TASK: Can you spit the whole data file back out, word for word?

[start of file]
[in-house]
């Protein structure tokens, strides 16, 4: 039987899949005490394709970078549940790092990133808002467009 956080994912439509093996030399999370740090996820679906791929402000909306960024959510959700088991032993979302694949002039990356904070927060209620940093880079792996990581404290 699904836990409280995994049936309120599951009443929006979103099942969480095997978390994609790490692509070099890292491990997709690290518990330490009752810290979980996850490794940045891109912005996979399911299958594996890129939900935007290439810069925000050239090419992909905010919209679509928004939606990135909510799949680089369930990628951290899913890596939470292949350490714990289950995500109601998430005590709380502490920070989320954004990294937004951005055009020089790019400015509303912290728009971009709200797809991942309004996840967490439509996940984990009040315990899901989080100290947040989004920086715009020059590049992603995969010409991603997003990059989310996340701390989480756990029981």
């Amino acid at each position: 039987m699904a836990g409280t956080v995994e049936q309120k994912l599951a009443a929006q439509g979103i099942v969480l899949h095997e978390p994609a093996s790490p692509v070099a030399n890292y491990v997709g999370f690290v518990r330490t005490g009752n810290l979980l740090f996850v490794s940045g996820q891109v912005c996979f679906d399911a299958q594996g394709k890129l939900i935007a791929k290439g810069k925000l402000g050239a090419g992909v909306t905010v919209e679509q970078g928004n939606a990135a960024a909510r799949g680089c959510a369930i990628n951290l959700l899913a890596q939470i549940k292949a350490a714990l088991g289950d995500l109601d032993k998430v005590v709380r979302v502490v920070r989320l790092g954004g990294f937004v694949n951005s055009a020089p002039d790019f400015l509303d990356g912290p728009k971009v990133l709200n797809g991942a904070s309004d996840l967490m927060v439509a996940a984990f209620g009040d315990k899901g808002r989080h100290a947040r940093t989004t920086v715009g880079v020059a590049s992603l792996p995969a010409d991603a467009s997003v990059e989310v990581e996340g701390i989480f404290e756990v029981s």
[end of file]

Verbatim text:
[in-house]
């Protein structure tokens, strides 16, 4: 039987899949005490394709970078549940790092990133808002467009 956080994912439509093996030399999370740090996820679906791929402000909306960024959510959700088991032993979302694949002039990356904070927060209620940093880079792996990581404290 699904836990409280995994049936309120599951009443929006979103099942969480095997978390994609790490692509070099890292491990997709690290518990330490009752810290979980996850490794940045891109912005996979399911299958594996890129939900935007290439810069925000050239090419992909905010919209679509928004939606990135909510799949680089369930990628951290899913890596939470292949350490714990289950995500109601998430005590709380502490920070989320954004990294937004951005055009020089790019400015509303912290728009971009709200797809991942309004996840967490439509996940984990009040315990899901989080100290947040989004920086715009020059590049992603995969010409991603997003990059989310996340701390989480756990029981």
């Amino acid at each position: 039987m699904a836990g409280t956080v995994e049936q309120k994912l599951a009443a929006q439509g979103i099942v969480l899949h095997e978390p994609a093996s790490p692509v070099a030399n890292y491990v997709g999370f690290v518990r330490t005490g009752n810290l979980l740090f996850v490794s940045g996820q891109v912005c996979f679906d399911a299958q594996g394709k890129l939900i935007a791929k290439g810069k925000l402000g050239a090419g992909v909306t905010v919209e679509q970078g928004n939606a990135a960024a909510r799949g680089c959510a369930i990628n951290l959700l899913a890596q939470i549940k292949a350490a714990l088991g289950d995500l109601d032993k998430v005590v709380r979302v502490v920070r989320l790092g954004g990294f937004v694949n951005s055009a020089p002039d790019f400015l509303d990356g912290p728009k971009v990133l709200n797809g991942a904070s309004d996840l967490m927060v439509a996940a984990f209620g009040d315990k899901g808002r989080h100290a947040r940093t989004t920086v715009g880079v020059a590049s992603l792996p995969a010409d991603a467009s997003v990059e989310v990581e996340g701390i989480f404290e756990v029981s």